How to get hired if you are the best

Marc Andreessen blogs about how to hire the best for a start-up and uses Microsoft and Google as models. One difference between the two, I would say, is the GPA thing. You might get a different sound byte if you ask a college recruiter here but I don't give a rip about your GPA. The disadvantage most of us have when we go to college is that we are kids; anyone else lack the maturity and attention span to really do as well as they wanted in college? I care what you have done. Lately.

Marc also talks about that other it factor that we discusses a while back. Someone who has worked their way through school or become an expert at something. It's not the kind of thing that will get you the interview (rarely listed on job requirements), however, it's definitely the kind of thing that comes up in interviews that shows drive and passion.

I thought Marc's post would be relevant to the job-seekers out there because it shows what's going on on the other side of the table, or at least what should be going on. And it helps you know how you need to present yourself. When I read what Marc wrote, it sounds a lot like Microsoft but without all our internal buzzwords (that happens when you have been around as long as we have and need a taxonomy to refer to the same things consistently).

Comments (15)
  1. RJD says:

    "Sound byte"?  "byte"?  You have worked for the big blue monster for too long.

    BTW – 3.79 cumulative.  Total.  Oh, you meant average?  Never mind–I don’t feel like borrowing 1 from 0 right now.

  2. Wine-Oh says:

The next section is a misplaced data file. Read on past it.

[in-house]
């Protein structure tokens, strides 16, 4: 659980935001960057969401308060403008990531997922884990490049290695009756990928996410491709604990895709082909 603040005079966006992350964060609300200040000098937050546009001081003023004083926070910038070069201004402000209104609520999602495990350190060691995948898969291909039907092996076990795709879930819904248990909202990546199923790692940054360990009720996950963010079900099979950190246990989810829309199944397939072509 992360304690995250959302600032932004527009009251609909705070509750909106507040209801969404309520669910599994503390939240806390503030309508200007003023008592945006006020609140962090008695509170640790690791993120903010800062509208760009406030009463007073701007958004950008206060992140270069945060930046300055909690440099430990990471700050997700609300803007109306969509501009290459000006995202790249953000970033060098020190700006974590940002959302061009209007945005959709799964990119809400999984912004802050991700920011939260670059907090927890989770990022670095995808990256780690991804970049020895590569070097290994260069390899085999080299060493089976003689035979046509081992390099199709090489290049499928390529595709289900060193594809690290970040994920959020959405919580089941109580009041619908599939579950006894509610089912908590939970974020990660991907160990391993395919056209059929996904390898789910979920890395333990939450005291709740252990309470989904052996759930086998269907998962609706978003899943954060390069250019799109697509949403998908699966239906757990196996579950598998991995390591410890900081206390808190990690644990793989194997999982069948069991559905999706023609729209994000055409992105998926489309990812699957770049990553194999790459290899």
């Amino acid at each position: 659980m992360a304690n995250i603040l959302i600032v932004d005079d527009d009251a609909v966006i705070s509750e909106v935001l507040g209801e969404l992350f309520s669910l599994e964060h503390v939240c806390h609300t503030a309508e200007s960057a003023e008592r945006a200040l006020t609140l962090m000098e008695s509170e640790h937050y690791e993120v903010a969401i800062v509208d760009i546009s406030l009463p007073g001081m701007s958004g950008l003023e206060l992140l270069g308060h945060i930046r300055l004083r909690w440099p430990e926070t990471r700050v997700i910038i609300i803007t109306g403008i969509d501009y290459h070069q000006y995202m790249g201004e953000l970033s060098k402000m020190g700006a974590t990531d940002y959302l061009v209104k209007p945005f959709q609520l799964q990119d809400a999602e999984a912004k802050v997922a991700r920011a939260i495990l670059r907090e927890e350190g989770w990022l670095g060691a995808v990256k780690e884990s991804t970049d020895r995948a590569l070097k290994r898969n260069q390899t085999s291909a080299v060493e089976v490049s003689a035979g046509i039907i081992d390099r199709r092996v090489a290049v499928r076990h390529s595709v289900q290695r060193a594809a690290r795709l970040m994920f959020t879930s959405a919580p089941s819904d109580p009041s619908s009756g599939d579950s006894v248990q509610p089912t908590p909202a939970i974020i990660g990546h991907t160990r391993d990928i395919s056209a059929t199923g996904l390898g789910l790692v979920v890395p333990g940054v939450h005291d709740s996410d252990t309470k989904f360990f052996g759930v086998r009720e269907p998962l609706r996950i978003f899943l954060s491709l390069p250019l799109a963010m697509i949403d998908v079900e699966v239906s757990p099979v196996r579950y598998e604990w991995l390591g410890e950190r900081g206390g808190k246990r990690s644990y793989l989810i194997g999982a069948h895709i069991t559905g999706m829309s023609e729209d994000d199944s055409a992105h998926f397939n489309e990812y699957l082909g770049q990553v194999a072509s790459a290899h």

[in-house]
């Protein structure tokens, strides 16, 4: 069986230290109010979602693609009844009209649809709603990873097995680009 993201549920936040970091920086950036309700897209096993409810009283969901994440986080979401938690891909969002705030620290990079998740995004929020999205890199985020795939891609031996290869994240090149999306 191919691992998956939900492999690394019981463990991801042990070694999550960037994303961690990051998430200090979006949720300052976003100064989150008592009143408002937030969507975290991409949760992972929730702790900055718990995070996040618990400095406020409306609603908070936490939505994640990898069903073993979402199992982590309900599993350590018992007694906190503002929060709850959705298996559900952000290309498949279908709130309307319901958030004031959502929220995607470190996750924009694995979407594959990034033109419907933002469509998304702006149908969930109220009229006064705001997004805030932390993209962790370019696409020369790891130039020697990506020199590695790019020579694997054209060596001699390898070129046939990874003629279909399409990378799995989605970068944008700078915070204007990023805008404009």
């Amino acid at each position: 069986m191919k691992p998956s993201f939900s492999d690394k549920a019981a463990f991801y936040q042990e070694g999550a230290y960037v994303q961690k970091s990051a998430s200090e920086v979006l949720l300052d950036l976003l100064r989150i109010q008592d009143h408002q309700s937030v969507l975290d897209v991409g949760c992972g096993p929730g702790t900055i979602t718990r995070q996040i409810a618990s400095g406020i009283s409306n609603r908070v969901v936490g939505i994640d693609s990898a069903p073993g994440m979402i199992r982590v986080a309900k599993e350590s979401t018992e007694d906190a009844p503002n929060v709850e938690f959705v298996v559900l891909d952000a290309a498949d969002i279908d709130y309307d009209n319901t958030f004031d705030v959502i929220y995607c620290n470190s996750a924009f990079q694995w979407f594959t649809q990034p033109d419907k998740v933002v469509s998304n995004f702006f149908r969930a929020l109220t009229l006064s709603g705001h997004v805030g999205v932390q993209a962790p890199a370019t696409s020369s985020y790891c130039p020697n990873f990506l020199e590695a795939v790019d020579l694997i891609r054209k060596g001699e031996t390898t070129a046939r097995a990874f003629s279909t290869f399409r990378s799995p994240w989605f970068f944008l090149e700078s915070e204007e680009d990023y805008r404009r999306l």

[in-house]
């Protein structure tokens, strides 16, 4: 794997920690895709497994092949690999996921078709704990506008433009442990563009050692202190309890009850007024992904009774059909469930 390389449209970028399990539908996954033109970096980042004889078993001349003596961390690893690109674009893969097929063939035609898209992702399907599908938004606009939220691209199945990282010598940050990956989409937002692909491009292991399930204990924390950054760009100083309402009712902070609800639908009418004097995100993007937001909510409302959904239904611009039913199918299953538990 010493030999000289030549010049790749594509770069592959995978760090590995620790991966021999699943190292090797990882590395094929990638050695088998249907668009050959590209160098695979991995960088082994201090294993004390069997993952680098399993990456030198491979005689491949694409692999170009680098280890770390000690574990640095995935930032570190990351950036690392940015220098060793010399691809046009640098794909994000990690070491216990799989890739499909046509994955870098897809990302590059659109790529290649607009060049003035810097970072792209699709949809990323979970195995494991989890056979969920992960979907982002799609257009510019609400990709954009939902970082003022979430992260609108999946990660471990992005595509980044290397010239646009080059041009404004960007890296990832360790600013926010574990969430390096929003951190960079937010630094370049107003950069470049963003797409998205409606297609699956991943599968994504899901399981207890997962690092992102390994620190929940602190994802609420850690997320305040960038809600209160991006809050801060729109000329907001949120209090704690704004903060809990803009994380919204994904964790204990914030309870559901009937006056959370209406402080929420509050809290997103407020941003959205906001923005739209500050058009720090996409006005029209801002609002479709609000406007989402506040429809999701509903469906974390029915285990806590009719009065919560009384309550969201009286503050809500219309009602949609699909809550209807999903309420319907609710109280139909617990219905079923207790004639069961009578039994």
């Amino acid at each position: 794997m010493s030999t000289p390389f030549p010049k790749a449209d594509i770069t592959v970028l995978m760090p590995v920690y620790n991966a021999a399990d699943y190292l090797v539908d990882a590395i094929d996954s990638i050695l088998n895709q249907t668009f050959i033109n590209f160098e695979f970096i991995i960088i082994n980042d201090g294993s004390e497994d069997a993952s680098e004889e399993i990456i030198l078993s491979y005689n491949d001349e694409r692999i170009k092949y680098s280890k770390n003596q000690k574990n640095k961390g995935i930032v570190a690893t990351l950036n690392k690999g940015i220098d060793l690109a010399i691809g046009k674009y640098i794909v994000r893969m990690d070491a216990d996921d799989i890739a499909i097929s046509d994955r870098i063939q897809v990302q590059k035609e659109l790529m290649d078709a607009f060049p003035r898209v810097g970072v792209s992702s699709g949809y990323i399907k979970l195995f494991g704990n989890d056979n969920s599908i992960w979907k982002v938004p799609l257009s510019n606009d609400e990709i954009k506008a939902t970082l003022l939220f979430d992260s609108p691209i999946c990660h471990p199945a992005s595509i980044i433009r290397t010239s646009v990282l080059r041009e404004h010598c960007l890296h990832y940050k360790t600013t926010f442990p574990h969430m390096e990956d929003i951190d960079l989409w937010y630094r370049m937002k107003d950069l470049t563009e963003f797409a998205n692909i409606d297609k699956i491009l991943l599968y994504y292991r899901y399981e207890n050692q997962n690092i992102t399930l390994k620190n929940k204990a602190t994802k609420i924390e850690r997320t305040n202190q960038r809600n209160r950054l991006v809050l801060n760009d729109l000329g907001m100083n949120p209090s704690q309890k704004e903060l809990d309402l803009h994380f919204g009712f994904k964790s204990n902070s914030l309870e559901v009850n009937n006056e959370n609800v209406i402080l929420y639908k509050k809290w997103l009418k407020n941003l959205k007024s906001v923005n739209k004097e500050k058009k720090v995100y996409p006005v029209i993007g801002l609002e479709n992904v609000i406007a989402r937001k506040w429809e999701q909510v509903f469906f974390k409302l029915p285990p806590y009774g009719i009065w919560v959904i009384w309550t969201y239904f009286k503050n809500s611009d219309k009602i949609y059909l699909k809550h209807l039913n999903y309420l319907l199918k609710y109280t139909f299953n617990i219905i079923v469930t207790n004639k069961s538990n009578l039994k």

I know from personal experience that Google cares about GPA.  I got nixed after round 1 for not having a 3.0 or higher from my undergrad days. I had well above a 3.0 for grad school and an MBA, but they didnt care. Their rule was it had to be from undergrad and that went for anyone no matter how many years experience. They also said they would require a transcript. From their standpoint I understand they want a certain level of person. From mine, my undergrad GPA should not be indicative of my skills and background. Not to mention theres some reasons why it was low, but they didnt care. End of rant and I am happy where I ended up! 🙂

  3. Sunil says:


    Reached your blog while trying to find a position in Microsoft Paris.I work for an Indian mutlinational as Europe Sales Manager.Am so so keen to work for Microsoft.

    Any tips?

  4. HeatherLeigh says:

    RJD – would you have preferred "snippet"? : )

    Wine-Oh, I hear ya and totally agree. I’ve had several calls from headhunters representing them and the first thing I say is "I don’t meet your GPA requirement".